If you are new to Linux, you are most likely to encounter libraries, which can be either static or shared.
But what are libraries?
When someone writes a program, object codes are used inside these programs. Sometimes, these object codes are repeatedly used, hence it would be more practical to create an archive of these common functions than write the same function again and again. The archives containing these common functions are called libraries, therefore, libraries are object codes grouped together into one entity. There are two types of libraries, it can either be static or shared.
Static libraries are libraries that is, well, statically linked and copied into the application. Basically, it means that the object codes are available only to the application that calls these codes, therefore if you have ten programs running, you will need a copy of objects for each program as static libraries are not shared to another program.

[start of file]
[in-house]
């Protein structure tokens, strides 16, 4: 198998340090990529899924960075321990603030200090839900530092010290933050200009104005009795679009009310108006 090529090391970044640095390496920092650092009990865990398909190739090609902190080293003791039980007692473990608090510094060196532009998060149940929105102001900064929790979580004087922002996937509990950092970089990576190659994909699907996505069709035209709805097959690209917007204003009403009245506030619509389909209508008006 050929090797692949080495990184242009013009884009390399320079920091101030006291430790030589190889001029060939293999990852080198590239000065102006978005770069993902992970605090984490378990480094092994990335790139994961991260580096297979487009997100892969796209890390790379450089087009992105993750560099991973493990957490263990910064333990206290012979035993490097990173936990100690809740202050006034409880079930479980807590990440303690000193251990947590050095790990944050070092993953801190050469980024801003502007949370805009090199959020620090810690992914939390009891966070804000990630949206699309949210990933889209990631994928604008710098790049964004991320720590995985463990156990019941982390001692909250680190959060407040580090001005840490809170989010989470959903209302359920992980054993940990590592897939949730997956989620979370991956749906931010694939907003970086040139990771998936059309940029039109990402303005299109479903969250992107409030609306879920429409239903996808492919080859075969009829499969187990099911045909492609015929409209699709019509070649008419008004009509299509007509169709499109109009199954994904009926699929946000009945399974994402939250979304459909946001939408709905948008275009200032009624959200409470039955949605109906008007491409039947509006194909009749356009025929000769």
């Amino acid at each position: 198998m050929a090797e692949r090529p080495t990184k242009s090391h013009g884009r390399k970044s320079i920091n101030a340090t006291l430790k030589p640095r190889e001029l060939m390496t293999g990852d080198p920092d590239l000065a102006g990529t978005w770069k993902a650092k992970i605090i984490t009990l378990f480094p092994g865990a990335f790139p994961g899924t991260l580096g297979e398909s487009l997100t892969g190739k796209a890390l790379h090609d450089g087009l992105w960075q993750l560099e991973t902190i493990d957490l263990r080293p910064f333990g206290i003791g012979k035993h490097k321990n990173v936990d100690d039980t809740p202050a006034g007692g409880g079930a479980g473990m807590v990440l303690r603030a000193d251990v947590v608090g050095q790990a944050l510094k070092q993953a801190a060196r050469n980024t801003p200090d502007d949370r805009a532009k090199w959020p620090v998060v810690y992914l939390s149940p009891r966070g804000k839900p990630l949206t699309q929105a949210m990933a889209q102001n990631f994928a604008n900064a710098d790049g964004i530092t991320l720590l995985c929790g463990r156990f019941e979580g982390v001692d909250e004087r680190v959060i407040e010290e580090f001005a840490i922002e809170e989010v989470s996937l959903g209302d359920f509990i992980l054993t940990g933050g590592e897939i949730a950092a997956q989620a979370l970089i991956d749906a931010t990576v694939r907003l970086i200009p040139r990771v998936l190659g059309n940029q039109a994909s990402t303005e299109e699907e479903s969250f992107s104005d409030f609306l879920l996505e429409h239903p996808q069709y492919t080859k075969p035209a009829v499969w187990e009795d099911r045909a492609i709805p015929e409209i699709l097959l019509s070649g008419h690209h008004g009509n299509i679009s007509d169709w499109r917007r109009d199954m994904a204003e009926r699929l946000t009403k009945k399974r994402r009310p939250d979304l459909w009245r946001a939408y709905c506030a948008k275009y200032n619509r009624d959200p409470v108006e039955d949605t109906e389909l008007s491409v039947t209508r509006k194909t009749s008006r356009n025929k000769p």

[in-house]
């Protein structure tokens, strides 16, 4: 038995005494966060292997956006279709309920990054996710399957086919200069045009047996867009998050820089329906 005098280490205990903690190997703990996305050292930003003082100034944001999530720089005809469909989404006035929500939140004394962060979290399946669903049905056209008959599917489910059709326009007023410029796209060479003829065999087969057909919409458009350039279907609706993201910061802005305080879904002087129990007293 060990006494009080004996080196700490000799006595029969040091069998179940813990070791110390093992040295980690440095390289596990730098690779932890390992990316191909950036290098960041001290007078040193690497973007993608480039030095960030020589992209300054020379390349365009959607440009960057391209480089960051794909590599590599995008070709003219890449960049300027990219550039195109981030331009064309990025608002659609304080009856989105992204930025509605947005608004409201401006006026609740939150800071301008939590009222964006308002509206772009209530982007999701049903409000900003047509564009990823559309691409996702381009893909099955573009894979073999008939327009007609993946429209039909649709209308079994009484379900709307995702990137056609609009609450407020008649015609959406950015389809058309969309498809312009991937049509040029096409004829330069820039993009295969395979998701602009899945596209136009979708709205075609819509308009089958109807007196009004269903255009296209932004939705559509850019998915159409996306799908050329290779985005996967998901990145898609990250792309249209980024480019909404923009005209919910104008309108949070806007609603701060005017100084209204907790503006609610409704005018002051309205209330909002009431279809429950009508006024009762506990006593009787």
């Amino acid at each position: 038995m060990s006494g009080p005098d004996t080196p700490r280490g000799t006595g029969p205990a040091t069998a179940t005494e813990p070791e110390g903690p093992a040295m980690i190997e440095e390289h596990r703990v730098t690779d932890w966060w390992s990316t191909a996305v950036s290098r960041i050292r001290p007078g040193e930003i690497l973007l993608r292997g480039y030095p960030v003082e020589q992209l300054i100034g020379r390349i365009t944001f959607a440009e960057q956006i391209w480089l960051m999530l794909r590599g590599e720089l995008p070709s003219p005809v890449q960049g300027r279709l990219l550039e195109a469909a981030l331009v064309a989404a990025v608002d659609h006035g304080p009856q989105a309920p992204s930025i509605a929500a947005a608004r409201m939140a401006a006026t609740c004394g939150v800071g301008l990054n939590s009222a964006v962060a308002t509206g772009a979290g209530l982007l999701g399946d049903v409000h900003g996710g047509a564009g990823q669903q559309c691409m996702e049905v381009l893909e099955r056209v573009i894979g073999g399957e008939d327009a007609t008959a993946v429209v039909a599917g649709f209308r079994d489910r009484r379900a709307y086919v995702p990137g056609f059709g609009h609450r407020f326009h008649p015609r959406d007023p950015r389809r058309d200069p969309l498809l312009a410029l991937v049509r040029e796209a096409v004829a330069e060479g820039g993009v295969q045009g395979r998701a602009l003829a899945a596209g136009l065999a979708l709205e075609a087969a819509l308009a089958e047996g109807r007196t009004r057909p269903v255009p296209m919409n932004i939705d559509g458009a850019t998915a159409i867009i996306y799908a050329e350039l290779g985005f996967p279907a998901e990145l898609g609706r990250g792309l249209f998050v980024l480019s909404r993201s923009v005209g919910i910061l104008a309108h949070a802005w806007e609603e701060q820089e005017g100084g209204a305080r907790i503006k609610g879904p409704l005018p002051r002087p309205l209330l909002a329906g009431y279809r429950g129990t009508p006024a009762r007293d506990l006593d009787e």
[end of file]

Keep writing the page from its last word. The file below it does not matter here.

Shared libraries are object codes that are shared by and common among many programs. This means that a shared library can be referenced by any program that can access the library.
Advantages and Disadvantages
Static libraries require that each program has a copy of the objects, therefore it does not have dependency problems with shared libraries. A shared library can have this issue, for example, if someone has updated the library, it can break another program that uses the same library. Hence, it is important to make sure that the shared library remains compatible to all the programs that uses it.
Shared libraries minimizes the size of an application for it does not have to come with the common libraries, an advantage over static linking where all the libraries it needs are included in the application.
Shared libraries can also utilize a kind of linking called dynamic linking. Dynamic linking basically means that the libraries are called during the application loads or executes. These types of libraries are called dynamic shared objects or DSO, these libraries are linked by a linker, ld.so in Linux systems.
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